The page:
The purpose of this post is to provide links to various posts about the performance of Azure and, in particular, Azure Storage.
Azure Storage Team
The Azure Storage Team blog – obligatory reading for anyone working with Azure Storage – has a number of posts about performance.
The Windows Azure Storage Abstractions and their Scalability Targets post documents limits for storage capacity and performance targets for Azure blobs, queues and tables. The post describes a scalability target of 500 operations per second for a single partition in an Azure Table and a single Azure Queue. There is an additional scalability target of a “few thousand requests per second” for each Azure storage account. The scalability target for a single blob is “up to 60 MBytes/sec.”
The Nagle’s Algorithm is Not Friendly towards Small Requests post describes issues pertaining to how TCP/IP handles small messages < 1460 bytes). It transpires that Azure Storage performance may be improved by turning Nagle off. The post shows how to do this.
Rob Gillen (@argodev) has done a lot of testing of Azure Storage performance and, in particular, on maximizing throughput for uploading and downloading of Azure Blobs. He has documented this in a series of posts: Part 1, Part 2, Part 3. The most surprising observation is that it while operating completely inside Windows Azure it is not worth doing parallel downloads of a blob because the overhead of reconstructing the blob is too high.
He has another post, External File Upload Optimizations for Windows Azure, that documents his testing of using various block sizes for uploads of blobs from outside an Azure datacenter. He suggests that choosing a 1MB block size may be an appropriate rule-of-thumb choice. These uploads can, of course, be performed in parallel.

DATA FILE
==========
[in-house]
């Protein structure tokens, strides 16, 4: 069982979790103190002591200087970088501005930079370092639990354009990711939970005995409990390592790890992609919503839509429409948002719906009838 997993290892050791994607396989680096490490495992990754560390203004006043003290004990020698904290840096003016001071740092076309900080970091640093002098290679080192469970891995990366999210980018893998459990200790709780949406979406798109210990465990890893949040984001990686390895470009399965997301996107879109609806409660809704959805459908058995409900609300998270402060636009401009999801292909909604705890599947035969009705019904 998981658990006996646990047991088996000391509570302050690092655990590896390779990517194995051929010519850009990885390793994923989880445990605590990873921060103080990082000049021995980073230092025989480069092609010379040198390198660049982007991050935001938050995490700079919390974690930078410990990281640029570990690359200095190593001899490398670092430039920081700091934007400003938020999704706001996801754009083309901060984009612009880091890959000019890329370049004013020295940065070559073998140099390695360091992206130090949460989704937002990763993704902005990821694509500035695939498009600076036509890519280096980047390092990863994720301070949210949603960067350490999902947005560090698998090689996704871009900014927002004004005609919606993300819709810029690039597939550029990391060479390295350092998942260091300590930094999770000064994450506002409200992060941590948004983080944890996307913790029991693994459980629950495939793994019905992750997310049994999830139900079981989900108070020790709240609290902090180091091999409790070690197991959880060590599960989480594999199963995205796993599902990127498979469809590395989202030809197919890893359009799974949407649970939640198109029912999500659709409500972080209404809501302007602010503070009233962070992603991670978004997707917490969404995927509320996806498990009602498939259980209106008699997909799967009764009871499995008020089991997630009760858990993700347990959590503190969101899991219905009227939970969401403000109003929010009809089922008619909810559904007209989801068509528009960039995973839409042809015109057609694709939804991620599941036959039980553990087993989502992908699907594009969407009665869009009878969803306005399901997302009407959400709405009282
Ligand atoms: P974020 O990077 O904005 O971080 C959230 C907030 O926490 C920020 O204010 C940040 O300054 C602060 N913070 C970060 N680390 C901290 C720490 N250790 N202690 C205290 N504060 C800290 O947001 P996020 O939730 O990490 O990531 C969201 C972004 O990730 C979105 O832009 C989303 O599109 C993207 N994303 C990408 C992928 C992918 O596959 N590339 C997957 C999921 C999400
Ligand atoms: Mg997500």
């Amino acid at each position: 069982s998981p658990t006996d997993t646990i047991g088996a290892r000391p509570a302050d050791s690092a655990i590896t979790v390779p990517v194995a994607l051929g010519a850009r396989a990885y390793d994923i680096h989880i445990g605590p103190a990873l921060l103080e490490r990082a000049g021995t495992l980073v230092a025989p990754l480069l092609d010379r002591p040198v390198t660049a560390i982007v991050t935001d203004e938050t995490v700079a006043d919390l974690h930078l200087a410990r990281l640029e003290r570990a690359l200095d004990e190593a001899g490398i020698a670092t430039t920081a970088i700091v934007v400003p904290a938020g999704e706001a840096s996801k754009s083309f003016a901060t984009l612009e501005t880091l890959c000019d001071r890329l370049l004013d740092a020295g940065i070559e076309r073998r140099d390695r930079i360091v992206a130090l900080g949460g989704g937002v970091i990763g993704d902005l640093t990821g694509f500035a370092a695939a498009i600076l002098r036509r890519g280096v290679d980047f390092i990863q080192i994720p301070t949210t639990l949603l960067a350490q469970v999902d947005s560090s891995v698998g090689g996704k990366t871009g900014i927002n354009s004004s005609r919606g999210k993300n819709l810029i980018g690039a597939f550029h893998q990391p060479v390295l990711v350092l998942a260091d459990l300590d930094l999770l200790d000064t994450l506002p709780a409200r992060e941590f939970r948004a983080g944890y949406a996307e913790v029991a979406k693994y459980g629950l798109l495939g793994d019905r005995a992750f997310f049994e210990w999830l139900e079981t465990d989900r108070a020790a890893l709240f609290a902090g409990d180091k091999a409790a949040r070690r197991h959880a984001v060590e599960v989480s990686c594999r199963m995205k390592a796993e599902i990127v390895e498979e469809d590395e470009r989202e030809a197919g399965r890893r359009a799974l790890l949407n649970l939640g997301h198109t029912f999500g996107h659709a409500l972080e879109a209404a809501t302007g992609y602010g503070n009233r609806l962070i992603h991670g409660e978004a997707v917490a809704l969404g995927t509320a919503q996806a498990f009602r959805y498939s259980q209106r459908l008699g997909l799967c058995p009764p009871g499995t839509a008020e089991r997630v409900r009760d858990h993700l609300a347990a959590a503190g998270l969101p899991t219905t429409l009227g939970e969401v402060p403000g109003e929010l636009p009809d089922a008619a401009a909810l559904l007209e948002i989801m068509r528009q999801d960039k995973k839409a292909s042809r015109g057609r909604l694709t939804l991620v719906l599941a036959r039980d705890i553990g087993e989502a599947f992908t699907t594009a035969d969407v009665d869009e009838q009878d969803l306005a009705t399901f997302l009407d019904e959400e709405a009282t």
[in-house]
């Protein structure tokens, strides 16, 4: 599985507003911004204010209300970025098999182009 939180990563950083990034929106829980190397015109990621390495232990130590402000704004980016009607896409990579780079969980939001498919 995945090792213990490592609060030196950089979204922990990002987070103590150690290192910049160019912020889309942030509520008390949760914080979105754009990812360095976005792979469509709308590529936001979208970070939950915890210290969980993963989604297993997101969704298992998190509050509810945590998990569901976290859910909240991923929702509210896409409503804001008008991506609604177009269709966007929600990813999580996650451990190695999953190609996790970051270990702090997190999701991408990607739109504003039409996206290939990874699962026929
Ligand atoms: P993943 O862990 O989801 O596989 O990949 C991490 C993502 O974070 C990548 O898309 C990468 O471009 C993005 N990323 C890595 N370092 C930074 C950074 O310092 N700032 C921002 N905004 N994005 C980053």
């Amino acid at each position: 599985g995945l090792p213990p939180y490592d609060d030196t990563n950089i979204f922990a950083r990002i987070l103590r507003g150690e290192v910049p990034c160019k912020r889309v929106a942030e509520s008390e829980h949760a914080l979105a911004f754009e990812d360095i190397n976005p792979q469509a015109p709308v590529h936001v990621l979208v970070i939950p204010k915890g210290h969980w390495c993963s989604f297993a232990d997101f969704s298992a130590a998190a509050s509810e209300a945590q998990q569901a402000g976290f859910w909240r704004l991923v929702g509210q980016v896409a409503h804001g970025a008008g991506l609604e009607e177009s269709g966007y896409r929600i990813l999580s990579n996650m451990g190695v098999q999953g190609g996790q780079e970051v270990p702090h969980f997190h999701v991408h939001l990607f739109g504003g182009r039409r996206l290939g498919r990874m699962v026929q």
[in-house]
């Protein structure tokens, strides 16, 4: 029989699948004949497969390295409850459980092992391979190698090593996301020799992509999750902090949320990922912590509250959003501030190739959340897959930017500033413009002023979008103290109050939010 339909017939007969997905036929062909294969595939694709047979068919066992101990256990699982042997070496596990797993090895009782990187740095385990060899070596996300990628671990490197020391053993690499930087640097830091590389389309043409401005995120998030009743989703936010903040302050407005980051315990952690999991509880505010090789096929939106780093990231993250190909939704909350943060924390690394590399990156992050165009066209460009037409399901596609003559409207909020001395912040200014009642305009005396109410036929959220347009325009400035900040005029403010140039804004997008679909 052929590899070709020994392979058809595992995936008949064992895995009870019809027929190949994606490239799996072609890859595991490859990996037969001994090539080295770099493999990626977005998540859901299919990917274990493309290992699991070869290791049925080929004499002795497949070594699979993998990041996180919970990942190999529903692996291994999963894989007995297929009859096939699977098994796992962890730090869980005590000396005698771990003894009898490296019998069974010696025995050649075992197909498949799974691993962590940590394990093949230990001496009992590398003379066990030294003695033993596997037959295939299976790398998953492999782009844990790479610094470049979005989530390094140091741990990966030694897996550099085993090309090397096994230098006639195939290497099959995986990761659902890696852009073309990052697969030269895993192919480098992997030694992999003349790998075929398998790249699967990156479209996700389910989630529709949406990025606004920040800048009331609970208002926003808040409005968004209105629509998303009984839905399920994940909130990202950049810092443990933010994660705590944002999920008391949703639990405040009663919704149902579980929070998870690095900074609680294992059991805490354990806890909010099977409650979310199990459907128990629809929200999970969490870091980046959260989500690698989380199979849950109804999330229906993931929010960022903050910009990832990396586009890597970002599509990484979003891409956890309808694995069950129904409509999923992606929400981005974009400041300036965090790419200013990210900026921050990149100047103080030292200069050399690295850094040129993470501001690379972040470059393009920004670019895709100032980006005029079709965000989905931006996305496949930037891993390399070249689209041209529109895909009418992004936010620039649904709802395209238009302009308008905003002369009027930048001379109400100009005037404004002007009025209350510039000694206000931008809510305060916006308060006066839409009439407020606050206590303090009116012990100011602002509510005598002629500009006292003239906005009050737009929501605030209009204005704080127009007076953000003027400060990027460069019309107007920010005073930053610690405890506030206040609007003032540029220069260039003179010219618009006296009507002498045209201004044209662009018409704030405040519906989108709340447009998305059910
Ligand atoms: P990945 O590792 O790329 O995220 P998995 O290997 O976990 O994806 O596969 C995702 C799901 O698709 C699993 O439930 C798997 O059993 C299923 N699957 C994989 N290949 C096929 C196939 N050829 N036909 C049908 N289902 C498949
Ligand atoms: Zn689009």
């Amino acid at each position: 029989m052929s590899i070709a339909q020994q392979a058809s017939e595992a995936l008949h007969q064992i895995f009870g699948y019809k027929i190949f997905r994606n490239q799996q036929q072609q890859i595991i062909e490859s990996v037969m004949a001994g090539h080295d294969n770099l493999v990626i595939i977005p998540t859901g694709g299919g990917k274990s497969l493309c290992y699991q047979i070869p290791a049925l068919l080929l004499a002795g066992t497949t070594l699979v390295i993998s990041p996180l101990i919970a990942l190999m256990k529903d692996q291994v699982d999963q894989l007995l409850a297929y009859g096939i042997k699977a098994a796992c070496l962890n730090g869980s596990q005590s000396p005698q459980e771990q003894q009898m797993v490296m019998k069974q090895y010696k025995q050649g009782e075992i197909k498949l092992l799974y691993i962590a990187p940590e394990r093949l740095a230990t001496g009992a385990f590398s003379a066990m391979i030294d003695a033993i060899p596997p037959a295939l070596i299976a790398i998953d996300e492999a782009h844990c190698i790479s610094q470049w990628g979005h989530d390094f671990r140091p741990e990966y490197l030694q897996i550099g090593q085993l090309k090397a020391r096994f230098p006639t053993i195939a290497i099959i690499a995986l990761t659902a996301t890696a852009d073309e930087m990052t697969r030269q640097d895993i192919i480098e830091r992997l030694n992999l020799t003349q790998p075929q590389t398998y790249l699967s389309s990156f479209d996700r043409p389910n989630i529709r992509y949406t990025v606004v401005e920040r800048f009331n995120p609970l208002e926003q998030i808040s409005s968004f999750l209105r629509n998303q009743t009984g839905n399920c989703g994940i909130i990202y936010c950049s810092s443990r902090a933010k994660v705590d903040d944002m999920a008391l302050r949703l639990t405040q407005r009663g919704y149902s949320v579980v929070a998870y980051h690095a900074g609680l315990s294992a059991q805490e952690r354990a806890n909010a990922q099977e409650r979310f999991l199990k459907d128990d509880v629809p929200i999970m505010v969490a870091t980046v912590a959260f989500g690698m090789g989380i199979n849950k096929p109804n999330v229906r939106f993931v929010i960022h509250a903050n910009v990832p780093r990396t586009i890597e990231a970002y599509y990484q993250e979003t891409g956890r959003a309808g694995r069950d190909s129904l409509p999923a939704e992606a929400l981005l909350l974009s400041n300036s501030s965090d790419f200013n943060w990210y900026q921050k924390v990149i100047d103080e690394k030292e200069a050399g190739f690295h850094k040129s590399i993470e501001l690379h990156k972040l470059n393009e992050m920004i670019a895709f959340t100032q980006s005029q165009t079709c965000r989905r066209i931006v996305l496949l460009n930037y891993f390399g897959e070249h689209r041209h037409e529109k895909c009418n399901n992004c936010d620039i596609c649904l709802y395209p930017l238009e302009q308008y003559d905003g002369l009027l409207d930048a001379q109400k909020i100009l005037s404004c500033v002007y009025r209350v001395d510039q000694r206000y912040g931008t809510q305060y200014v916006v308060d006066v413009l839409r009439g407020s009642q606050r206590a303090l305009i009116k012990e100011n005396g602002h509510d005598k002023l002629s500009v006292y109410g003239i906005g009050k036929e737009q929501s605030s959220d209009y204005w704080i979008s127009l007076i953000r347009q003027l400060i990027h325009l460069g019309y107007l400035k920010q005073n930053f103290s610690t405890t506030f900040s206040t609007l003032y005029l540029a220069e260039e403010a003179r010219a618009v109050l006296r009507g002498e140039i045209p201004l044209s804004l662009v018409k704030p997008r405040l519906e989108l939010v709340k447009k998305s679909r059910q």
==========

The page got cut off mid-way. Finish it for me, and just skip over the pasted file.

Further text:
University of Virginia
A research group at the University of Virginia presented the results of its investigations into the performance of Windows Azure at the 2010 ACM International Symposium on High Performance Distributed Computing. The document is downloadable from the ACM Library or (somewhat cheaper) from the webpage of one of the researchers. There is also a PowerPoint version for those with a short attention span.
The paper covers both Windows Azure and Azure Storage. The researchers used up to 192 instances at a time to investigate both the times taken for instance-management tasks and the maximum storage throughput as the number of instances varied. There is a wealth of performance information which deserves the attention of anyone developing scalable services in Windows Azure. Who would have guessed, for example, that inserting a 1KB entity into an Azure Table is 26 times faster than updating the same entity while inserting a 64KB entity is only 4 times faster.
This work is credited to: Zach Hill, Jie Li, Ming Mao, Arkaitz Ruiz-Alvarez, and Marty Humphrey – all of the University of Virginia.
Microsoft eXtreme Computing Group
The Microsoft eXtreme Computing Group has a website, Azurescope, that documents benchmarking and guidance for Windows Azure. The Azurescope website has a page describing Best Practices for Developing on Window Azure and a set of pages with code samples demonstrating various optimal techniques for using Windows Azure Storage services.
A group at ETH Zurich investigated the performance-cost ratio for transaction processing in various cloud services including SQL Azure. Donald Kossman, Tim Kraska and Simon Loesing presented the results at SIGMOD 2010.
In a PDC 10 presentation on Inside Windows Azure Virtual Machines, Hoi Vo gave the following advice: do not trust any documentation about performance. He further advised that guidance is not empirical data. This is good advice since each application has its own performance characteristics.
UPDATE 10/25/2010 – Added section on ETH Zurich
UPDATE 11/4/2010 – Added section on PDC 10